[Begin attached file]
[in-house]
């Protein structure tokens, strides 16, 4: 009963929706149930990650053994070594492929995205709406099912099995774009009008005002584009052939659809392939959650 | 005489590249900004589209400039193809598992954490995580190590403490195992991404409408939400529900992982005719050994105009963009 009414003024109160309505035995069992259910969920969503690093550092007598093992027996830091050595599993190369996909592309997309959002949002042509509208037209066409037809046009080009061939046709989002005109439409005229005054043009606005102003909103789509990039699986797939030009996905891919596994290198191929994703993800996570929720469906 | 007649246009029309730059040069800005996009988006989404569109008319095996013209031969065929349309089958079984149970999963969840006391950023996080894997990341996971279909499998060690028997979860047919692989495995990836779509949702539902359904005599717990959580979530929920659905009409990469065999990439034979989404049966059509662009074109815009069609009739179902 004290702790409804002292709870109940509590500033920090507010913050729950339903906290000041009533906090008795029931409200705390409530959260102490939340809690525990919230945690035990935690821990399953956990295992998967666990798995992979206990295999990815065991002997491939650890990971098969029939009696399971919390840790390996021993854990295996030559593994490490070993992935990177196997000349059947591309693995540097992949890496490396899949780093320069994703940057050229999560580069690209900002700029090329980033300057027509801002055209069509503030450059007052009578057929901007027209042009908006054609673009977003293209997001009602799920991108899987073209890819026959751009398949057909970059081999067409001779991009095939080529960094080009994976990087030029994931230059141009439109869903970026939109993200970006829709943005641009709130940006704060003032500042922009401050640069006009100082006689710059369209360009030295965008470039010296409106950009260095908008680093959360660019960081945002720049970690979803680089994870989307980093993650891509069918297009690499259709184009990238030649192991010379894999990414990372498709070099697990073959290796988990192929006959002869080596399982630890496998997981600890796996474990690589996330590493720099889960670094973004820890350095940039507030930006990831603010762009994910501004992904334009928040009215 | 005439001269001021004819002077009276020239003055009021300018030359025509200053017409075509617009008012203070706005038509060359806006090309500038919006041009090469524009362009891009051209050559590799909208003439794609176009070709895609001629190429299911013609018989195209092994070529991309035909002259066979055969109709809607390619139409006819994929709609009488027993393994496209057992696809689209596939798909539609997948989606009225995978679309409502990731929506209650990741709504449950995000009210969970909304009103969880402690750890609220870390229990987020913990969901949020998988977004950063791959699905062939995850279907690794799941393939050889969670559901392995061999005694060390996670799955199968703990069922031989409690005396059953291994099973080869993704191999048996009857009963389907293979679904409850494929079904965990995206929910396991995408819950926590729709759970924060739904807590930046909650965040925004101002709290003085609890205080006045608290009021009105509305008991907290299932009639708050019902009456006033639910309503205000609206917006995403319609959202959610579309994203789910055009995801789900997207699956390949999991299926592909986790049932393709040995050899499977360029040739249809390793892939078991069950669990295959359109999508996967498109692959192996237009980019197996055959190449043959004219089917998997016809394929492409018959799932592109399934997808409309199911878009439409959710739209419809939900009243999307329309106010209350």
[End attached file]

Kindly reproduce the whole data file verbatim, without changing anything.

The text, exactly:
[in-house]
């Protein structure tokens, strides 16, 4: 009963929706149930990650053994070594492929995205709406099912099995774009009008005002584009052939659809392939959650 | 005489590249900004589209400039193809598992954490995580190590403490195992991404409408939400529900992982005719050994105009963009 009414003024109160309505035995069992259910969920969503690093550092007598093992027996830091050595599993190369996909592309997309959002949002042509509208037209066409037809046009080009061939046709989002005109439409005229005054043009606005102003909103789509990039699986797939030009996905891919596994290198191929994703993800996570929720469906 | 007649246009029309730059040069800005996009988006989404569109008319095996013209031969065929349309089958079984149970999963969840006391950023996080894997990341996971279909499998060690028997979860047919692989495995990836779509949702539902359904005599717990959580979530929920659905009409990469065999990439034979989404049966059509662009074109815009069609009739179902 004290702790409804002292709870109940509590500033920090507010913050729950339903906290000041009533906090008795029931409200705390409530959260102490939340809690525990919230945690035990935690821990399953956990295992998967666990798995992979206990295999990815065991002997491939650890990971098969029939009696399971919390840790390996021993854990295996030559593994490490070993992935990177196997000349059947591309693995540097992949890496490396899949780093320069994703940057050229999560580069690209900002700029090329980033300057027509801002055209069509503030450059007052009578057929901007027209042009908006054609673009977003293209997001009602799920991108899987073209890819026959751009398949057909970059081999067409001779991009095939080529960094080009994976990087030029994931230059141009439109869903970026939109993200970006829709943005641009709130940006704060003032500042922009401050640069006009100082006689710059369209360009030295965008470039010296409106950009260095908008680093959360660019960081945002720049970690979803680089994870989307980093993650891509069918297009690499259709184009990238030649192991010379894999990414990372498709070099697990073959290796988990192929006959002869080596399982630890496998997981600890796996474990690589996330590493720099889960670094973004820890350095940039507030930006990831603010762009994910501004992904334009928040009215 | 005439001269001021004819002077009276020239003055009021300018030359025509200053017409075509617009008012203070706005038509060359806006090309500038919006041009090469524009362009891009051209050559590799909208003439794609176009070709895609001629190429299911013609018989195209092994070529991309035909002259066979055969109709809607390619139409006819994929709609009488027993393994496209057992696809689209596939798909539609997948989606009225995978679309409502990731929506209650990741709504449950995000009210969970909304009103969880402690750890609220870390229990987020913990969901949020998988977004950063791959699905062939995850279907690794799941393939050889969670559901392995061999005694060390996670799955199968703990069922031989409690005396059953291994099973080869993704191999048996009857009963389907293979679904409850494929079904965990995206929910396991995408819950926590729709759970924060739904807590930046909650965040925004101002709290003085609890205080006045608290009021009105509305008991907290299932009639708050019902009456006033639910309503205000609206917006995403319609959202959610579309994203789910055009995801789900997207699956390949999991299926592909986790049932393709040995050899499977360029040739249809390793892939078991069950669990295959359109999508996967498109692959192996237009980019197996055959190449043959004219089917998997016809394929492409018959799932592109399934997808409309199911878009439409959710739209419809939900009243999307329309106010209350």